Ruling a hostile country of 180 million is beyond the capability of India and there are no attractive economic gains or scarce resources like oil in Pakistan that could attract India. There is no earthly 'interest', economic, political or military that would serve by India conquering Pakistan.
The oft-heard argument of Pakistani military leaders and security experts is that they plan their security based not on 'intent' but on capability. The logic is that intent can change any time.
Accepting this argument, though a dubious one (for instance India has obvious military capability to attack and capture all other six countries in South Asia but no 'interest' and therefore no intent to do so), let us examine the military balance between India and Pakistan.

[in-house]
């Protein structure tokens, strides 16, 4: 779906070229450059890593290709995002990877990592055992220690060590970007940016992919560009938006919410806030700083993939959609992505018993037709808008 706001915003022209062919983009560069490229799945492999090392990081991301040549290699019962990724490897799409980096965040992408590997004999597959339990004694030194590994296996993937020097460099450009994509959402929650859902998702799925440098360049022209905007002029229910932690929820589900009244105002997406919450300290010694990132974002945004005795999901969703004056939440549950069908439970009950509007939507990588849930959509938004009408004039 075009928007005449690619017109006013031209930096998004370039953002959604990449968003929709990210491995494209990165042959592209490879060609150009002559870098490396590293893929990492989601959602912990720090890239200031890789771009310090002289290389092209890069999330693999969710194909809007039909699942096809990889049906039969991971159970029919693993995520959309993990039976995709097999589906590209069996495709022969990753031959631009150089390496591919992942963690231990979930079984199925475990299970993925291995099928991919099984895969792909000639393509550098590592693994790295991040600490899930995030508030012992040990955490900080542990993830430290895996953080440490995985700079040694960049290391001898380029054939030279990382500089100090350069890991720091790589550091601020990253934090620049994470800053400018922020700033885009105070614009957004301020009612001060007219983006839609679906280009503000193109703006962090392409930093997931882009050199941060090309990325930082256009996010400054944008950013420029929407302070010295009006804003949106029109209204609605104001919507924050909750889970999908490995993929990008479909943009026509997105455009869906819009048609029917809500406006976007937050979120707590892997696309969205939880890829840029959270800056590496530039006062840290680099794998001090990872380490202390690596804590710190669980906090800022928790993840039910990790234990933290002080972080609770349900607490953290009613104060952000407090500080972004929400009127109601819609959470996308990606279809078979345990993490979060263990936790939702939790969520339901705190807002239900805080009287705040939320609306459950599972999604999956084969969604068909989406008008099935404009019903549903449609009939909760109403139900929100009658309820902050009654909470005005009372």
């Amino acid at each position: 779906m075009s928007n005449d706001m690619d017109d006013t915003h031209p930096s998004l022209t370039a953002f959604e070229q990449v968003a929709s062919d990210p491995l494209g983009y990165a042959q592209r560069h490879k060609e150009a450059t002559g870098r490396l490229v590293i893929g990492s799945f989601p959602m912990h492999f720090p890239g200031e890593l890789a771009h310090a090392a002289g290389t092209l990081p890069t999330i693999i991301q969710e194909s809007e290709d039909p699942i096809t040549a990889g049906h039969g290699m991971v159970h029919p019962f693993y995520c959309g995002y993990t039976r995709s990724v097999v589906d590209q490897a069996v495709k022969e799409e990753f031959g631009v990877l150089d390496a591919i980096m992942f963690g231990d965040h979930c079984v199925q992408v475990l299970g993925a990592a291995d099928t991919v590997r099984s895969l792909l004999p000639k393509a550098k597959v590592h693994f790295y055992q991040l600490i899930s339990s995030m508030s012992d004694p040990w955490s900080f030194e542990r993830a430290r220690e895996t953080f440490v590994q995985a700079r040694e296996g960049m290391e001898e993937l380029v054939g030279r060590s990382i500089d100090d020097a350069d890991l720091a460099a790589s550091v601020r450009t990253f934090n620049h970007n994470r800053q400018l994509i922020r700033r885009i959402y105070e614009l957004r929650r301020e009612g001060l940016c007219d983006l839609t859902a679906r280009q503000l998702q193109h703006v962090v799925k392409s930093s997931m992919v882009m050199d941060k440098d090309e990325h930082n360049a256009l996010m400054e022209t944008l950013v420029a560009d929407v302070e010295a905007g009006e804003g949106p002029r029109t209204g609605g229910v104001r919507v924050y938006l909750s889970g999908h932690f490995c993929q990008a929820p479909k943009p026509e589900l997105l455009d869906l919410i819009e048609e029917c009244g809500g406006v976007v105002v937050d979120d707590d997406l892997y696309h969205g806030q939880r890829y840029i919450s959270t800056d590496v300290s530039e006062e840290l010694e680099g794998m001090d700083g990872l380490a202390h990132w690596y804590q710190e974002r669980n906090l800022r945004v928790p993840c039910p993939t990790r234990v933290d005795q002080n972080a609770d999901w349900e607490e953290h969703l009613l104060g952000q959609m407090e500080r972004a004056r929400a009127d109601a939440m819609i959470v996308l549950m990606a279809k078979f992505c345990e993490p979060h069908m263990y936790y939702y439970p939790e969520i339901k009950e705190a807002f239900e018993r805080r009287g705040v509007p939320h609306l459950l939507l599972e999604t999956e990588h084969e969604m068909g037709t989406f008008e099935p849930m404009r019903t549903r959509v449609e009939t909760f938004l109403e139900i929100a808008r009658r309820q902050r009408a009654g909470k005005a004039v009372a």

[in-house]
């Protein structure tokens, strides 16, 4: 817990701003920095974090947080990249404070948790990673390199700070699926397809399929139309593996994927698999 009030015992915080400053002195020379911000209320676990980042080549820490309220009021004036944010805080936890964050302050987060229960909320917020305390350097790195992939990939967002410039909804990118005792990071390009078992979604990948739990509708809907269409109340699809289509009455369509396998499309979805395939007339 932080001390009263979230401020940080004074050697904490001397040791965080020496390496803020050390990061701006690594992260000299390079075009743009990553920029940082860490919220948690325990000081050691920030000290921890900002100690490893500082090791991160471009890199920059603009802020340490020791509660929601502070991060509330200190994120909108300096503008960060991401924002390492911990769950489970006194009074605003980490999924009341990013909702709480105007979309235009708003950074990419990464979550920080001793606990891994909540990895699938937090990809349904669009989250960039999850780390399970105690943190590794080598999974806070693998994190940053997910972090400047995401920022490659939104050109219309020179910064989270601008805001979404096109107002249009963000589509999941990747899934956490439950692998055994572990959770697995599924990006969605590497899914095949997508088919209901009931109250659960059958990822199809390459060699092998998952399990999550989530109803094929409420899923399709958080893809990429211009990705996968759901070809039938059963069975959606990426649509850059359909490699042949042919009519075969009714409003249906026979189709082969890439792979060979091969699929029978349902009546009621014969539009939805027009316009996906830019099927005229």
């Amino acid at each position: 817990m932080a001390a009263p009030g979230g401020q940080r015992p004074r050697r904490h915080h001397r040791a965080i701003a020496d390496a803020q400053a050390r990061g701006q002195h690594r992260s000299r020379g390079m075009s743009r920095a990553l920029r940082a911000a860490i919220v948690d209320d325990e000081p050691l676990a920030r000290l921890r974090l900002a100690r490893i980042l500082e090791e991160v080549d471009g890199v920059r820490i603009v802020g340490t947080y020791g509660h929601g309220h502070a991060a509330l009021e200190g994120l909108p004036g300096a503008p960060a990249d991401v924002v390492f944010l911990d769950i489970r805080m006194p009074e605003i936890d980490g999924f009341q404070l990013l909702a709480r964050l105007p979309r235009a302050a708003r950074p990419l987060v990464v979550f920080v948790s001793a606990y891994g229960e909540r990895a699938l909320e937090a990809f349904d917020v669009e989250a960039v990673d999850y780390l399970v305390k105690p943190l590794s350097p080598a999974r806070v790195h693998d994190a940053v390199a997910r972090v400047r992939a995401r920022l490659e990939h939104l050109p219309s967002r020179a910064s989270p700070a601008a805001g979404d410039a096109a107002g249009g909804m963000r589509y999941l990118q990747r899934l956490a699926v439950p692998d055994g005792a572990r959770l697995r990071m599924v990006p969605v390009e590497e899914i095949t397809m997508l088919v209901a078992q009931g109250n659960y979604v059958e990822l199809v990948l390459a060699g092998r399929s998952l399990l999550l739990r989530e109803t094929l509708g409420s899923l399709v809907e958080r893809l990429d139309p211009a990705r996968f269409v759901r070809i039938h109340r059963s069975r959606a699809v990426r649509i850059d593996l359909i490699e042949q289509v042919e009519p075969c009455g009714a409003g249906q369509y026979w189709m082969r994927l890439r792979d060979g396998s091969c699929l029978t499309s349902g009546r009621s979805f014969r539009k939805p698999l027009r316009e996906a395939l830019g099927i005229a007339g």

Indian Army is 1.1 million strong, but...
The Indian Army is 1.1 million strong compared to the 0.55 million strong Pakistan Army. But it must be noted that at least 1/3 of this force is needed at all times to guard the nearly 2,000 km of India-Tibet border.
Even during the 1971 war when the Soviet Union had deployed close to 44 divisions against China (from the normal three divisions) on the Amur-Ussuri river border, India could not withdraw much of the forces from North.
In case of any future conflict between India and Pakistan, only around 8 lakh troops of India would be available against Pakistan to match 4 to 5 lakh granting that around 1 lakh troops are on the Afghan border. This is much less than the normal three times superiority that is needed for a successful aggression.
Pakistan has far better equipment than the Indians
Modern warfare is technology intensive. In terms of sophistication, thanks to the American supplies post 9/11, in most of the fields, Pakistan has far better equipment than the Indians. The table below gives an idea of the various major armaments of both.